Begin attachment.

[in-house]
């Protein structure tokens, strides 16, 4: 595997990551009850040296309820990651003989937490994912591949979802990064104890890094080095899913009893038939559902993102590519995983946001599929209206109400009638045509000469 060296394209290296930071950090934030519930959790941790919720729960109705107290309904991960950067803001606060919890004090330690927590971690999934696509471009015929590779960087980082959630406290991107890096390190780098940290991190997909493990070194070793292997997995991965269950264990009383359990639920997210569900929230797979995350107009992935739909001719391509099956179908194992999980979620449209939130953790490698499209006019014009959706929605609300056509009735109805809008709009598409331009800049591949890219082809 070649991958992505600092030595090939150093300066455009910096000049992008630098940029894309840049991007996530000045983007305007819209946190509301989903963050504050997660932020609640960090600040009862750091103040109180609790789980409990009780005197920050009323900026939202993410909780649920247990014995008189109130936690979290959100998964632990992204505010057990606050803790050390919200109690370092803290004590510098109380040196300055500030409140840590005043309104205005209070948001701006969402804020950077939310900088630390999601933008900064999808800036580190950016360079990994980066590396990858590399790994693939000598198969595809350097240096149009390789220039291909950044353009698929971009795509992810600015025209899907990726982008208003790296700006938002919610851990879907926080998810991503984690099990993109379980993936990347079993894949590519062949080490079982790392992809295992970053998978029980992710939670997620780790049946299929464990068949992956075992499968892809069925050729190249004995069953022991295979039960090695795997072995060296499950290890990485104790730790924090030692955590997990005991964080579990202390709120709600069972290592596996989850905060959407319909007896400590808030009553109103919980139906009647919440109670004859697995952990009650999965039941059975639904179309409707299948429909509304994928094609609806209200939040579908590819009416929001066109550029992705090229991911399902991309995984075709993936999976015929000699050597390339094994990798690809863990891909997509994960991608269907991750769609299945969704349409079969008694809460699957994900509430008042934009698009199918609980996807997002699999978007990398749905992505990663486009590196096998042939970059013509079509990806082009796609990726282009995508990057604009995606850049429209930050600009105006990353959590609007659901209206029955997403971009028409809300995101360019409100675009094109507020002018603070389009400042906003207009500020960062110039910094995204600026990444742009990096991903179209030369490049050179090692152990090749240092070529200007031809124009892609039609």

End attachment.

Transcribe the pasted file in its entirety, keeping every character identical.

[in-house]
């Protein structure tokens, strides 16, 4: 595997990551009850040296309820990651003989937490994912591949979802990064104890890094080095899913009893038939559902993102590519995983946001599929209206109400009638045509000469 060296394209290296930071950090934030519930959790941790919720729960109705107290309904991960950067803001606060919890004090330690927590971690999934696509471009015929590779960087980082959630406290991107890096390190780098940290991190997909493990070194070793292997997995991965269950264990009383359990639920997210569900929230797979995350107009992935739909001719391509099956179908194992999980979620449209939130953790490698499209006019014009959706929605609300056509009735109805809008709009598409331009800049591949890219082809 070649991958992505600092030595090939150093300066455009910096000049992008630098940029894309840049991007996530000045983007305007819209946190509301989903963050504050997660932020609640960090600040009862750091103040109180609790789980409990009780005197920050009323900026939202993410909780649920247990014995008189109130936690979290959100998964632990992204505010057990606050803790050390919200109690370092803290004590510098109380040196300055500030409140840590005043309104205005209070948001701006969402804020950077939310900088630390999601933008900064999808800036580190950016360079990994980066590396990858590399790994693939000598198969595809350097240096149009390789220039291909950044353009698929971009795509992810600015025209899907990726982008208003790296700006938002919610851990879907926080998810991503984690099990993109379980993936990347079993894949590519062949080490079982790392992809295992970053998978029980992710939670997620780790049946299929464990068949992956075992499968892809069925050729190249004995069953022991295979039960090695795997072995060296499950290890990485104790730790924090030692955590997990005991964080579990202390709120709600069972290592596996989850905060959407319909007896400590808030009553109103919980139906009647919440109670004859697995952990009650999965039941059975639904179309409707299948429909509304994928094609609806209200939040579908590819009416929001066109550029992705090229991911399902991309995984075709993936999976015929000699050597390339094994990798690809863990891909997509994960991608269907991750769609299945969704349409079969008694809460699957994900509430008042934009698009199918609980996807997002699999978007990398749905992505990663486009590196096998042939970059013509079509990806082009796609990726282009995508990057604009995606850049429209930050600009105006990353959590609007659901209206029955997403971009028409809300995101360019409100675009094109507020002018603070389009400042906003207009500020960062110039910094995204600026990444742009990096991903179209030369490049050179090692152990090749240092070529200007031809124009892609039609």